Don’t count on China

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Don’t count on China

In my meetings with U.S. officials and policy makers on North Korea, many seem to believe that the key to solving the problem lies with China. Their argument is that if China were to fully use its economic leverage on North Korea, the Kim Jong-un regime would succumb to Chinese pressure and have no choice but to change its behavior toward nuclear weapons. There are two problems with this reasoning.

First, the argument ignores the modern history of Northeast Asia that gave birth to the present North Korean regime. When analyzing North Korean behavior, it is critical to understand that North Korea was born out of the resistance against Japan’s occupation of Korea in the early 20th century.

Kim Il Sung, the founder of North Korea, led a band of Korean independence fighters against Japan’s armies in Manchuria. The core ruling class that formed the North Korean government consisted of independence fighters from inside and outside the Korean Peninsula. Their descendants continue to make up the nucleus of elite support that Kim Jong-un enjoys today. Anti-imperialism is embedded into the country’s DNA.

However, anti-imperialism isn’t limited to Japan or the United States. In truth, the traditional hegemon of Korea has always been the various dynasties of China. While the threat of Japan has faded into history, the threat of a rising China has not.

Today, the North Korean leadership considers China to be the primary threat to regime survival. Despite paying lip service to their alliance, the Kim dynasty cannot afford to have any forces within the regime answer to foreign governments, especially China with its huge influence on North Korea’s viability.

This has always been the case. In August 1956, Kim Il Sung purged people he suspected of seeking to overthrow him with backing from the Chinese Communist Party. Soon afterward, Kim forced Mao Zedong to remove all remaining Chinese military presence — which had saved him during the Korean War — from North Korea.

His son, Kim Jong-il, was also quoted as saying that the Chinese should never be trusted. This underlying mistrust seems to be the reason behind the death of Jang Song-thaek and Kim Jong-nam, both of whom were suspected as China’s potential alternatives to the current leadership.

As such, allowing Chinese pressure, whether economic or political, to dictate the terms of North Korea’s national security goes against the country’s fundamental nature and self-interest of the current regime. A nation founded on anti-imperialism simply cannot allow an imperial power, even a nominally friendly one, to interfere in its own affairs.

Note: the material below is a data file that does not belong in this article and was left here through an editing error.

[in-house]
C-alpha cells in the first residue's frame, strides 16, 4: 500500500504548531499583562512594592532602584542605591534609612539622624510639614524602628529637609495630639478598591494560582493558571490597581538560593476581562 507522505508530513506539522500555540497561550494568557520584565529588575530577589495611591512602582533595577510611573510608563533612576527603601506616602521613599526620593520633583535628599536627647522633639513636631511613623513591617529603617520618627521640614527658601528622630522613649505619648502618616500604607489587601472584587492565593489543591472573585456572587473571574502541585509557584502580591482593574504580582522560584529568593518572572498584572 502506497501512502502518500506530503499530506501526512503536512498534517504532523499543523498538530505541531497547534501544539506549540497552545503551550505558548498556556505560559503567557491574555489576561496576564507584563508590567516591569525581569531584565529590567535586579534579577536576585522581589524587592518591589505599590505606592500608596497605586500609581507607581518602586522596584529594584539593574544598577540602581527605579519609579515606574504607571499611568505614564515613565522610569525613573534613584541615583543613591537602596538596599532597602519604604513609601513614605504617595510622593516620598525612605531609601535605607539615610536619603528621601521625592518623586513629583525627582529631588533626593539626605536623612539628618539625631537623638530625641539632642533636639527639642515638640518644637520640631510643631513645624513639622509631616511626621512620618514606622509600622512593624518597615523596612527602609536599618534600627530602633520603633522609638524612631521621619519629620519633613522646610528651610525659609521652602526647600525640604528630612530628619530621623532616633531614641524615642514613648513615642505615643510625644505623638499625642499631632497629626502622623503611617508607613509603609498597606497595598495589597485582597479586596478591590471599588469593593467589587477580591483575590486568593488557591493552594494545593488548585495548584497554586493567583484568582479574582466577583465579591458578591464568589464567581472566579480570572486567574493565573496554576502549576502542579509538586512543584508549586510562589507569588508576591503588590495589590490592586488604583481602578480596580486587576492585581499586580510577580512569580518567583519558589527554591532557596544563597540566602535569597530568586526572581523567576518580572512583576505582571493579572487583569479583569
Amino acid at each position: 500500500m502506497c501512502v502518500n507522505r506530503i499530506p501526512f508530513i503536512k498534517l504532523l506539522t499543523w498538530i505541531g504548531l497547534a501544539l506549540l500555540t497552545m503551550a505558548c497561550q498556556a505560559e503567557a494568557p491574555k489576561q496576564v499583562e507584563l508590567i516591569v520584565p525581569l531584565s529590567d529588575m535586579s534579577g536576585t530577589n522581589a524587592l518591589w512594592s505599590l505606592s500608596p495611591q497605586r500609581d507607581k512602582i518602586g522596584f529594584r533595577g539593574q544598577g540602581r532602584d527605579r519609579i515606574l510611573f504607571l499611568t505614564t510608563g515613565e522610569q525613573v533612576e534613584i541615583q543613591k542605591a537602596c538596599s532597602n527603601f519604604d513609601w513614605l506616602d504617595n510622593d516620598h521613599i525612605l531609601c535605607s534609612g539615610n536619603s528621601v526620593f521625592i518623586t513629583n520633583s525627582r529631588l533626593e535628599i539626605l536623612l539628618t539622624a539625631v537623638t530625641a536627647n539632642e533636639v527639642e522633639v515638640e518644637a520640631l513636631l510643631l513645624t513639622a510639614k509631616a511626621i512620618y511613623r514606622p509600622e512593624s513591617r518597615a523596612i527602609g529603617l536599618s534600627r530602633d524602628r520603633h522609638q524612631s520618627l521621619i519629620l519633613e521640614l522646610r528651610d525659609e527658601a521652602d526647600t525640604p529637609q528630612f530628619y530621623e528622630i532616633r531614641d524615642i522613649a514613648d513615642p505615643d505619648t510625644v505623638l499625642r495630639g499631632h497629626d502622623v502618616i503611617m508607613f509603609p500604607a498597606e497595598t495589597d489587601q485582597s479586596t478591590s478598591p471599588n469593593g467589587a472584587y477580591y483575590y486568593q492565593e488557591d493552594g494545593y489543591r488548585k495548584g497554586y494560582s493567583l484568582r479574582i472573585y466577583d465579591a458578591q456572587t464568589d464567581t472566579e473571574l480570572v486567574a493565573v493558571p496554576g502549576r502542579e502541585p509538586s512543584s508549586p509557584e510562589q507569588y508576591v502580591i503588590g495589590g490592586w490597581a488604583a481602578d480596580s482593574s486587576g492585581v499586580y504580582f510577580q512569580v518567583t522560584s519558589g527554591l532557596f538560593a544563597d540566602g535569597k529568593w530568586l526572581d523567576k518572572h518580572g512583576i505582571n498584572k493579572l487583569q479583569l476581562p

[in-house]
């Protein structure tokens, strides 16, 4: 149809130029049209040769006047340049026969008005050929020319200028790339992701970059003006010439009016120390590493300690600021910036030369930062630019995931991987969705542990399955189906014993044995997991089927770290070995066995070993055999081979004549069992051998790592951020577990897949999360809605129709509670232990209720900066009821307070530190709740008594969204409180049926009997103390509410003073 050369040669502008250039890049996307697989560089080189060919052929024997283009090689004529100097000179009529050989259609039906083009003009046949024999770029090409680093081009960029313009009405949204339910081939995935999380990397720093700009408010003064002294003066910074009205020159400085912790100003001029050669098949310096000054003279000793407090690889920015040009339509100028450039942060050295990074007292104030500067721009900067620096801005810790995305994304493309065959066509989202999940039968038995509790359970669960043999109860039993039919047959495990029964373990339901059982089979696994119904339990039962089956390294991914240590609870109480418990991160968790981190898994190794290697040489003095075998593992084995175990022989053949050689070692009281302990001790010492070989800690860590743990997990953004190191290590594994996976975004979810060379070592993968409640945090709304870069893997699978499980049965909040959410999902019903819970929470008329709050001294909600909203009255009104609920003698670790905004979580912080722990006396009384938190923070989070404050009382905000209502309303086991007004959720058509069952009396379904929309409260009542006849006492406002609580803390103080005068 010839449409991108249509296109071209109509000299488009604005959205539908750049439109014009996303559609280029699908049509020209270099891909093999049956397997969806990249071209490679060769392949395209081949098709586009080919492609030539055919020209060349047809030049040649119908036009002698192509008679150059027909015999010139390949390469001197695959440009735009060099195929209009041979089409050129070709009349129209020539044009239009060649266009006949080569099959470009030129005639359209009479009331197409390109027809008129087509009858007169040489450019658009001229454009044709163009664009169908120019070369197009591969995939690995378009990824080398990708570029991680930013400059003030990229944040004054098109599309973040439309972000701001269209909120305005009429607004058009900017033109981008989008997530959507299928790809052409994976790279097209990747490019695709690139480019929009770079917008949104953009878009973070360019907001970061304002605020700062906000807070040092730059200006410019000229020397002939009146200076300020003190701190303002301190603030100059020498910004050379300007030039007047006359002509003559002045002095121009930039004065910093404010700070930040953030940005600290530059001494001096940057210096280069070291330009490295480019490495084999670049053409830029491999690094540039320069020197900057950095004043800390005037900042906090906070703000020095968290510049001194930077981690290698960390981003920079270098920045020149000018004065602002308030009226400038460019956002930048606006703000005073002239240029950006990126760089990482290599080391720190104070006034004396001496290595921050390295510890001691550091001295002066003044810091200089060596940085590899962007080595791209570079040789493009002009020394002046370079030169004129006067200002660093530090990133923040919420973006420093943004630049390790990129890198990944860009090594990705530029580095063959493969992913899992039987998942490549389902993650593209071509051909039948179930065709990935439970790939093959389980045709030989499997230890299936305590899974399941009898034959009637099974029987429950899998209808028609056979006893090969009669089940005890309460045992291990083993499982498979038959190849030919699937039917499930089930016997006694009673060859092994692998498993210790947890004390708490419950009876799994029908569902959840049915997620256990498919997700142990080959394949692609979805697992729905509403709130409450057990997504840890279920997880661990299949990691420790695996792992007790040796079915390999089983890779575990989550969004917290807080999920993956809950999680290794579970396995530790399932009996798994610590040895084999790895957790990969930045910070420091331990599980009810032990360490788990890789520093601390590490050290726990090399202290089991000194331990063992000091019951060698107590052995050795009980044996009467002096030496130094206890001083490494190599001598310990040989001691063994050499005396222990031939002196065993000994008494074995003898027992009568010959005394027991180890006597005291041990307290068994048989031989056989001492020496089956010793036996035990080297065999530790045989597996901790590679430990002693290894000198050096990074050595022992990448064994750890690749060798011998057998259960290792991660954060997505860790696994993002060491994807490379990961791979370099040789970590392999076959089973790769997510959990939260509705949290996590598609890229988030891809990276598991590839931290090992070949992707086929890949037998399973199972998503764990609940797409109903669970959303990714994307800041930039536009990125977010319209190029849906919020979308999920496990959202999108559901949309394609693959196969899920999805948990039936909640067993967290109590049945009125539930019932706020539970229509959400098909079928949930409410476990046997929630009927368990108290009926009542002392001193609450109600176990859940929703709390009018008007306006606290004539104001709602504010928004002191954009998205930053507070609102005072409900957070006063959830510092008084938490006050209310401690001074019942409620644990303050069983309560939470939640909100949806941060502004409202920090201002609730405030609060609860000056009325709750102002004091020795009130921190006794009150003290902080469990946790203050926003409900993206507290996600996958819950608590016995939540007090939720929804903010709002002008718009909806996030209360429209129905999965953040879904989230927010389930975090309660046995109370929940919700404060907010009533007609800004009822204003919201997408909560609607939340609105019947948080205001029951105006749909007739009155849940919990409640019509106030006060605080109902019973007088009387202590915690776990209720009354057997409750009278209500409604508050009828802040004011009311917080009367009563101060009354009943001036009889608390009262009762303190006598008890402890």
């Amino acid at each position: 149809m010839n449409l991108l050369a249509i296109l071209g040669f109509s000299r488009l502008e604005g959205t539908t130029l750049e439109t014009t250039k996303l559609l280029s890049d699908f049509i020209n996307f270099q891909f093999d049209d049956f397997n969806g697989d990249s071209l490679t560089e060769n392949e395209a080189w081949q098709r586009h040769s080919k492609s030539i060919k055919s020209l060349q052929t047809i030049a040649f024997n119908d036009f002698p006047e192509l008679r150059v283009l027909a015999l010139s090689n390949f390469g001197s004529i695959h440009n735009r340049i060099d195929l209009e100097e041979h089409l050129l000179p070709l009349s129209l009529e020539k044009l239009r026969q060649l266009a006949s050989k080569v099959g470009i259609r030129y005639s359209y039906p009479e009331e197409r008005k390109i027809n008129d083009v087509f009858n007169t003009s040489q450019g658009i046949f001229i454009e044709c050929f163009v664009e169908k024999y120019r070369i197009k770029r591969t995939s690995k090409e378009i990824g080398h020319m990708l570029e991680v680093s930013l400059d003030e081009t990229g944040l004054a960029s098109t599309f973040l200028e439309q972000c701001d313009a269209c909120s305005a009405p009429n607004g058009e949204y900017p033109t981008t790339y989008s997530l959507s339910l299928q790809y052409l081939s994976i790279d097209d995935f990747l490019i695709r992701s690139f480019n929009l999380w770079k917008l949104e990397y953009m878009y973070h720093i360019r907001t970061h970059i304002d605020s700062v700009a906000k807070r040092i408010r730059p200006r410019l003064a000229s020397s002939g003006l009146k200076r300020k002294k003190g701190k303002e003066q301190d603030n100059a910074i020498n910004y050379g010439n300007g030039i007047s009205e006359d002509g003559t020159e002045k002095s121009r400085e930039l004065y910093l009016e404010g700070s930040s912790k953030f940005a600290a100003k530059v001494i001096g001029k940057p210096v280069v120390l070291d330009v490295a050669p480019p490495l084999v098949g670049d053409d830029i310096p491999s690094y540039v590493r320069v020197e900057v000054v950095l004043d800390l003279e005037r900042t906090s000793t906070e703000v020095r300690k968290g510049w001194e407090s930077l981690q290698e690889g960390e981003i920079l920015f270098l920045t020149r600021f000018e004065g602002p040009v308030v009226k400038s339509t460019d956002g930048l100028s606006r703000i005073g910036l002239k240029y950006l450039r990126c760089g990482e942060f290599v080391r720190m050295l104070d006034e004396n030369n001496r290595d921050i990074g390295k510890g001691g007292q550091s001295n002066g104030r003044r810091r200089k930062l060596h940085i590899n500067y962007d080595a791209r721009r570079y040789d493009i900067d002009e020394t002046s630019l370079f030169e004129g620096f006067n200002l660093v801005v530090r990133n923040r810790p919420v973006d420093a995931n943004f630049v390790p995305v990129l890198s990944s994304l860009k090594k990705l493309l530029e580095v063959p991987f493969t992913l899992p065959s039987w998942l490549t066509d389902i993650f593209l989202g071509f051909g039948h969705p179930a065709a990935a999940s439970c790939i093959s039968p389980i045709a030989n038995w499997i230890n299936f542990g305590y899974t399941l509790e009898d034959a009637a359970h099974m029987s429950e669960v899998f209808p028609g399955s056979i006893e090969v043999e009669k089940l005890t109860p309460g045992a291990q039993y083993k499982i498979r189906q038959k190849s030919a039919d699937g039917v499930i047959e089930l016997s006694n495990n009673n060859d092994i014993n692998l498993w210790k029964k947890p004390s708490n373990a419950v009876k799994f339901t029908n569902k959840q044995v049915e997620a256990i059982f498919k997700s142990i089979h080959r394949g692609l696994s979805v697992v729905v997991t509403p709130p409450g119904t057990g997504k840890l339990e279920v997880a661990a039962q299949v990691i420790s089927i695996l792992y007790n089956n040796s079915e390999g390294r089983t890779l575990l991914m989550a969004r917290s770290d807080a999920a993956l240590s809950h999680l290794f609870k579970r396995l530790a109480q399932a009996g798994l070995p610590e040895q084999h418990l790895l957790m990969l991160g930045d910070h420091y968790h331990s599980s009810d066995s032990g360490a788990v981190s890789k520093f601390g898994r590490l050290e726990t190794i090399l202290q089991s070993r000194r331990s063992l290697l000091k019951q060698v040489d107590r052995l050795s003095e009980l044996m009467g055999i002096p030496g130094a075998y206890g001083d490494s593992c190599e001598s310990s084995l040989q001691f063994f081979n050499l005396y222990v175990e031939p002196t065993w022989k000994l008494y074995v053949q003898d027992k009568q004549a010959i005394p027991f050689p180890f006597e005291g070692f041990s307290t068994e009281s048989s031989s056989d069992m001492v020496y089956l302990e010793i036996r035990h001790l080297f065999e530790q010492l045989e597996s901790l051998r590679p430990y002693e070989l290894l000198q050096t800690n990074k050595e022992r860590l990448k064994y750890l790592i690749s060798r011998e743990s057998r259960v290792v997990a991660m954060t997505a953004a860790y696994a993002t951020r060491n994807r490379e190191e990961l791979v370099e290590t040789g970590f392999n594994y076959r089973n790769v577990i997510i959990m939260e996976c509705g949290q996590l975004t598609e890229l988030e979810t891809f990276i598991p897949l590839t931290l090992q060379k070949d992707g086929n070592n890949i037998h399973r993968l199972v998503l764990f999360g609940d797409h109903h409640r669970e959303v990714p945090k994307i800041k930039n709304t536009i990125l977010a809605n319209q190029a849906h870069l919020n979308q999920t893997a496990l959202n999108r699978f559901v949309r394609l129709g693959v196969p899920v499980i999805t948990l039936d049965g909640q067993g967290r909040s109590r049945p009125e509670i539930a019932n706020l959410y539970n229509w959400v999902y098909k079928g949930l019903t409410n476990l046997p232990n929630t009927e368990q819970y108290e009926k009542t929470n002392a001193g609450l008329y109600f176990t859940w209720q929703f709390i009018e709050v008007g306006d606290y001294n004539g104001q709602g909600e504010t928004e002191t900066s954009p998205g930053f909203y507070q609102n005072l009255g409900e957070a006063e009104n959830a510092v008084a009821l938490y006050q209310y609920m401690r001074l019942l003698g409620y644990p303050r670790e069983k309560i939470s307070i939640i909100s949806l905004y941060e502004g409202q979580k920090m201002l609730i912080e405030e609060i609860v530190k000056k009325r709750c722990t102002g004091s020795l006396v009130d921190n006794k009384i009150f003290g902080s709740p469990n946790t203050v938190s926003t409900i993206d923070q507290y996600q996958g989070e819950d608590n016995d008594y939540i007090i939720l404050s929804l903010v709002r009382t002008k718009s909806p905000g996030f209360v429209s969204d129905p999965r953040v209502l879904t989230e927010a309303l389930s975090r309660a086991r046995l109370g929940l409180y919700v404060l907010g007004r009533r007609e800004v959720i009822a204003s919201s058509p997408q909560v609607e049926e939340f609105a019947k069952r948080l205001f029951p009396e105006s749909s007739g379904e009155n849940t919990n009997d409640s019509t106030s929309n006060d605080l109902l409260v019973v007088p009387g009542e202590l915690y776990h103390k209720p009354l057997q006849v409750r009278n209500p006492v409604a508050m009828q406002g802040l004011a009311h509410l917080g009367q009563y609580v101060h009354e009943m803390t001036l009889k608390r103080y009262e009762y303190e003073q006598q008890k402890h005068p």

This is not unique to North Korea. The relationship between Vietnam and China has similarly been driven by historical suspicions despite their shared socialist background. Any local leader seen as allowing interference from China will not remain a leader for long.

Second, even if we ignore the history and culture of a country and strictly take a transactional view of international relations, North Korea’s economic reliance on China is overblown.

Under the current leadership, North Korea has expanded food production by legalizing markets and private farming. As a result, food prices have been remarkably stable for the past five years. In fact, they have been lower in North Korea than in China.

On top of that, even if the tougher sanctions cause severe economic pains, could it ever be severe enough to convince the regime to surrender its nukes? Remember that North Korea survived famine in the late 1990s, when up to three million people starved to death. This is a nation that has been the most isolated, sanctioned and condemned in the past 60 years. Yet it still stands.

The international community cannot project its collective sensibilities onto its expectations of North Korean behavior. What we might consider a reasonable breaking point is not what the North Korean regime would consider a breaking point. What we might consider unbearable pain and isolation is not what the North Korean regime would think unbearable.

If we believe that economic hardships will compel such a nation to suddenly yield to pressure and behave as told — especially on something so critical as its autonomy and national security — then we are not thinking about this transaction correctly. It is fundamentally misguided to think that a nation born out of a traumatic and visceral reaction against external imperialist pressure would all of a sudden kowtow to external pressure, especially from China, the imperial power that victimized Korea over millennia. We would sooner expect to see a leopard change its spots.

This is the second of a four-part series of Venerable Pomnyun Sunim’s views on North Korea.

*The author is a Buddhist monk engaged in humanitarian and human rights work in North Korea. He is also founder and chairman of the Peace Foundation, a national security policy think tank in Seoul. He can be reached at

Venerable Pomnyun Sunim
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